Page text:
Gum disease is an infection which can develop within the bones and tissues that surround a patient’s teeth. Other names for gum disease include gingivitis or periodontitis. Gingivitis is a form of gum disease which mainly impacts the gums. Periodontitis on the other hand is considered as a more serious type of gum disease because as it damages the bone and all the tissues that support your teeth.
Factors behind Gum Disease
Gum disease takes place when the germs (bacteria) develops and are allowed to accumulate on the gums and teeth. Some of these germs will produce a toxin. When this happens, it causes both irritation and destruction of the tissues of around the teeth. As time passes, the bacteria may become hard and create tartar. This can no longer be removed with either flossing or brushing. If left untreated, teeth may loosen as the gums and bone deteriorate, providing less support as they detach themselves.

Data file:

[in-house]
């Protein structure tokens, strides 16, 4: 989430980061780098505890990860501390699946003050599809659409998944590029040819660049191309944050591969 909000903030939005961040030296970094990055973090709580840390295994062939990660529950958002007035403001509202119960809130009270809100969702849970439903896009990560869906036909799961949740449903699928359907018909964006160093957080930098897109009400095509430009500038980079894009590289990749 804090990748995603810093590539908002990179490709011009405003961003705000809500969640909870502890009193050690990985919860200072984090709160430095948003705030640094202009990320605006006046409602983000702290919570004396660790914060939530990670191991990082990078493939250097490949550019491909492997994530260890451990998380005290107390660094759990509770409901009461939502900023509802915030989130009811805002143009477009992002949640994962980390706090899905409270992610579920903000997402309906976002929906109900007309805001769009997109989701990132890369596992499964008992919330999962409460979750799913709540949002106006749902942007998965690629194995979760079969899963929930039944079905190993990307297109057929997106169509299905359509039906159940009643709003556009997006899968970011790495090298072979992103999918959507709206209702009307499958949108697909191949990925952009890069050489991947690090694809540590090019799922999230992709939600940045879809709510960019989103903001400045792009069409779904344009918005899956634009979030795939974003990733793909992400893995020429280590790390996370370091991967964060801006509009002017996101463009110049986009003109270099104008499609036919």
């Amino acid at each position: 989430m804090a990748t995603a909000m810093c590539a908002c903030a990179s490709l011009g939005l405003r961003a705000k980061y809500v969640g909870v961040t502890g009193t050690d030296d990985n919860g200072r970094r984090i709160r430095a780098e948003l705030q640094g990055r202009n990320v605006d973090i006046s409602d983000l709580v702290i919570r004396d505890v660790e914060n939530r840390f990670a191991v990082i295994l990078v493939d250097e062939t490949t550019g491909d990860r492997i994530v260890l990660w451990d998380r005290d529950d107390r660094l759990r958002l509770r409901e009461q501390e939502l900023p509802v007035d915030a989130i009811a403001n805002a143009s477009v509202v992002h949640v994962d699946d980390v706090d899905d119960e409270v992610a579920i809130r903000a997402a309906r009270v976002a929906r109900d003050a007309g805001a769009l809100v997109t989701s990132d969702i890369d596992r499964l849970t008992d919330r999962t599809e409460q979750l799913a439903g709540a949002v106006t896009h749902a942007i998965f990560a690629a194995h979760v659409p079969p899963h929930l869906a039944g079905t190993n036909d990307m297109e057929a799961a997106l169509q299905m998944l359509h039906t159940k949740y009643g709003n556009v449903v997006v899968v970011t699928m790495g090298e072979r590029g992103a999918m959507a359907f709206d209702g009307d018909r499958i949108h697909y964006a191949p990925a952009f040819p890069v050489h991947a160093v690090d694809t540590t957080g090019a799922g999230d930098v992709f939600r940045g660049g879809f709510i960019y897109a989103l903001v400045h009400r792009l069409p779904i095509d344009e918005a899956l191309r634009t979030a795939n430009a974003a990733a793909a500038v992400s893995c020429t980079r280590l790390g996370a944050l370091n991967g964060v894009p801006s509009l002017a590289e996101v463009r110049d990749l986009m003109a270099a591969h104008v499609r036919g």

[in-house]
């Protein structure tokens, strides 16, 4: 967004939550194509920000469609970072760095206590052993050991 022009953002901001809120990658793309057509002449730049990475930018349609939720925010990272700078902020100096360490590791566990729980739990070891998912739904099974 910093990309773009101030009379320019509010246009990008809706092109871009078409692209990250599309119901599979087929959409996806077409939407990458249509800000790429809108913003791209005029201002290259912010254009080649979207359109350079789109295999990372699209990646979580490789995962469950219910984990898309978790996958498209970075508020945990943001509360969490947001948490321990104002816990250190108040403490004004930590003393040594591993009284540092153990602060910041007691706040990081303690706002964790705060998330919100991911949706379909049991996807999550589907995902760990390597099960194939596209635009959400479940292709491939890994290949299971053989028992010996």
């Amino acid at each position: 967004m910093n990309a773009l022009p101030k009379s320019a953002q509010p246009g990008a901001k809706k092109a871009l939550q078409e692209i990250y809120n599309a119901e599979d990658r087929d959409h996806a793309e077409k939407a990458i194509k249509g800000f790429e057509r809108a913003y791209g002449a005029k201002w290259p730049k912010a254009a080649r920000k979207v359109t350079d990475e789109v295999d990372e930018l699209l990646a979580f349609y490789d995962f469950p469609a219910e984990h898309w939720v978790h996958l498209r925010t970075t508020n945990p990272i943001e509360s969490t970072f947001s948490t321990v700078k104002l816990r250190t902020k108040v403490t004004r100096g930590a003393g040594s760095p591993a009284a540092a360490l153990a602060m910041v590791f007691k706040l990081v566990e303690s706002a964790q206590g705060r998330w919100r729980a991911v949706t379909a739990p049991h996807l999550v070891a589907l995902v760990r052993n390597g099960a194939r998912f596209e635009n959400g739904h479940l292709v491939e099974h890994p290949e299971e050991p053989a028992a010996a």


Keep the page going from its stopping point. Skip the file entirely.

The signs of Gum Disease
Healthy gums are firm and have a pink appearance. Gums fit tightly to the teeth and bleeding when brushing will not often occur.
The indications of gum disease consist of:
Treatment for Gum Disease
Your dental professional will provide the best treatment options based primarily on each patient’s requirements, condition of the disease and your overall health. Some options for treatment may include both nonsurgical and surgical treatments. The significant objective associated with all treatments of gum disease is to remove the offending bacteria and its toxins. The gums, bone and surrounding oral tissues may then start to heal and firmly reattach to the teeth.
The information provided is for general information purposes only and not intended to replace professional care. Please consult your physician or dentist for advice and diagnoses so you can be properly treated for your specific situation.